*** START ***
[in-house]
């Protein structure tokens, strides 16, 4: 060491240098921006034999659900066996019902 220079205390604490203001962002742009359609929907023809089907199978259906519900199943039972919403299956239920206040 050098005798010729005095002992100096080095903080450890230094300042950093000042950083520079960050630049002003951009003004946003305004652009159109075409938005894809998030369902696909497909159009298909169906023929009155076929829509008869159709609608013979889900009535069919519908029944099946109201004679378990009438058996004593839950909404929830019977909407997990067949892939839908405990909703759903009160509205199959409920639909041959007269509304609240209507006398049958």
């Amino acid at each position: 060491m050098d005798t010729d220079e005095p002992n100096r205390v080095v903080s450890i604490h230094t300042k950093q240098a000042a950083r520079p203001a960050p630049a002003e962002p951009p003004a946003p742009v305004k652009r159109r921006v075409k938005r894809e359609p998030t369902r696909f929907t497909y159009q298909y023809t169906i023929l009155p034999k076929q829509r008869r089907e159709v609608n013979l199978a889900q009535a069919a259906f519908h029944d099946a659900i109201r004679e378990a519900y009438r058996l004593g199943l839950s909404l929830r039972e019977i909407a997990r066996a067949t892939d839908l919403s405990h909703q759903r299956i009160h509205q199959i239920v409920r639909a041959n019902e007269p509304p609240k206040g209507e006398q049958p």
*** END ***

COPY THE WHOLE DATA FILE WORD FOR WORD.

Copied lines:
[in-house]
């Protein structure tokens, strides 16, 4: 060491240098921006034999659900066996019902 220079205390604490203001962002742009359609929907023809089907199978259906519900199943039972919403299956239920206040 050098005798010729005095002992100096080095903080450890230094300042950093000042950083520079960050630049002003951009003004946003305004652009159109075409938005894809998030369902696909497909159009298909169906023929009155076929829509008869159709609608013979889900009535069919519908029944099946109201004679378990009438058996004593839950909404929830019977909407997990067949892939839908405990909703759903009160509205199959409920639909041959007269509304609240209507006398049958």
């Amino acid at each position: 060491m050098d005798t010729d220079e005095p002992n100096r205390v080095v903080s450890i604490h230094t300042k950093q240098a000042a950083r520079p203001a960050p630049a002003e962002p951009p003004a946003p742009v305004k652009r159109r921006v075409k938005r894809e359609p998030t369902r696909f929907t497909y159009q298909y023809t169906i023929l009155p034999k076929q829509r008869r089907e159709v609608n013979l199978a889900q009535a069919a259906f519908h029944d099946a659900i109201r004679e378990a519900y009438r058996l004593g199943l839950s909404l929830r039972e019977i909407a997990r066996a067949t892939d839908l919403s405990h909703q759903r299956i009160h509205q199959i239920v409920r639909a041959n019902e007269p509304p609240k206040g209507e006398q049958p």